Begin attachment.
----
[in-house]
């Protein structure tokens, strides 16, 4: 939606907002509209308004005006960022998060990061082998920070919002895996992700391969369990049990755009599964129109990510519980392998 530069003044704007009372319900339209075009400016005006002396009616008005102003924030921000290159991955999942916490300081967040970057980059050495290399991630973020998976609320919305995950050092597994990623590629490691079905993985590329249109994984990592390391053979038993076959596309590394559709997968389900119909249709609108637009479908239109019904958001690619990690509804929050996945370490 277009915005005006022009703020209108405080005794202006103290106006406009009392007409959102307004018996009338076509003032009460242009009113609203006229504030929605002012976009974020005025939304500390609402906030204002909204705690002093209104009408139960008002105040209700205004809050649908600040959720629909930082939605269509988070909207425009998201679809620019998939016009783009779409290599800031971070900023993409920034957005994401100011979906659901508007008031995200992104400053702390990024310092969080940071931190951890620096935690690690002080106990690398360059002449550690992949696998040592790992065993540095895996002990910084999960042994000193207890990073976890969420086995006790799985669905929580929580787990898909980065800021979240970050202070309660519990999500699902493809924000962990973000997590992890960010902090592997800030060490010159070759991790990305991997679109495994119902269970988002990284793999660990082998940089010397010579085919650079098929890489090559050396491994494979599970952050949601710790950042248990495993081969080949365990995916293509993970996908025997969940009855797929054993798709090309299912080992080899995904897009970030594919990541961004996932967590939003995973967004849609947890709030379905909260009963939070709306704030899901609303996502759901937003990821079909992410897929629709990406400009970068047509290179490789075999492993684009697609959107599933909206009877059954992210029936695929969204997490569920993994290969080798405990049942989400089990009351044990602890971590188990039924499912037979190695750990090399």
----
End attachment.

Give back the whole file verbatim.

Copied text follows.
[in-house]
């Protein structure tokens, strides 16, 4: 939606907002509209308004005006960022998060990061082998920070919002895996992700391969369990049990755009599964129109990510519980392998 530069003044704007009372319900339209075009400016005006002396009616008005102003924030921000290159991955999942916490300081967040970057980059050495290399991630973020998976609320919305995950050092597994990623590629490691079905993985590329249109994984990592390391053979038993076959596309590394559709997968389900119909249709609108637009479908239109019904958001690619990690509804929050996945370490 277009915005005006022009703020209108405080005794202006103290106006406009009392007409959102307004018996009338076509003032009460242009009113609203006229504030929605002012976009974020005025939304500390609402906030204002909204705690002093209104009408139960008002105040209700205004809050649908600040959720629909930082939605269509988070909207425009998201679809620019998939016009783009779409290599800031971070900023993409920034957005994401100011979906659901508007008031995200992104400053702390990024310092969080940071931190951890620096935690690690002080106990690398360059002449550690992949696998040592790992065993540095895996002990910084999960042994000193207890990073976890969420086995006790799985669905929580929580787990898909980065800021979240970050202070309660519990999500699902493809924000962990973000997590992890960010902090592997800030060490010159070759991790990305991997679109495994119902269970988002990284793999660990082998940089010397010579085919650079098929890489090559050396491994494979599970952050949601710790950042248990495993081969080949365990995916293509993970996908025997969940009855797929054993798709090309299912080992080899995904897009970030594919990541961004996932967590939003995973967004849609947890709030379905909260009963939070709306704030899901609303996502759901937003990821079909992410897929629709990406400009970068047509290179490789075999492993684009697609959107599933909206009877059954992210029936695929969204997490569920993994290969080798405990049942989400089990009351044990602890971590188990039924499912037979190695750990090399």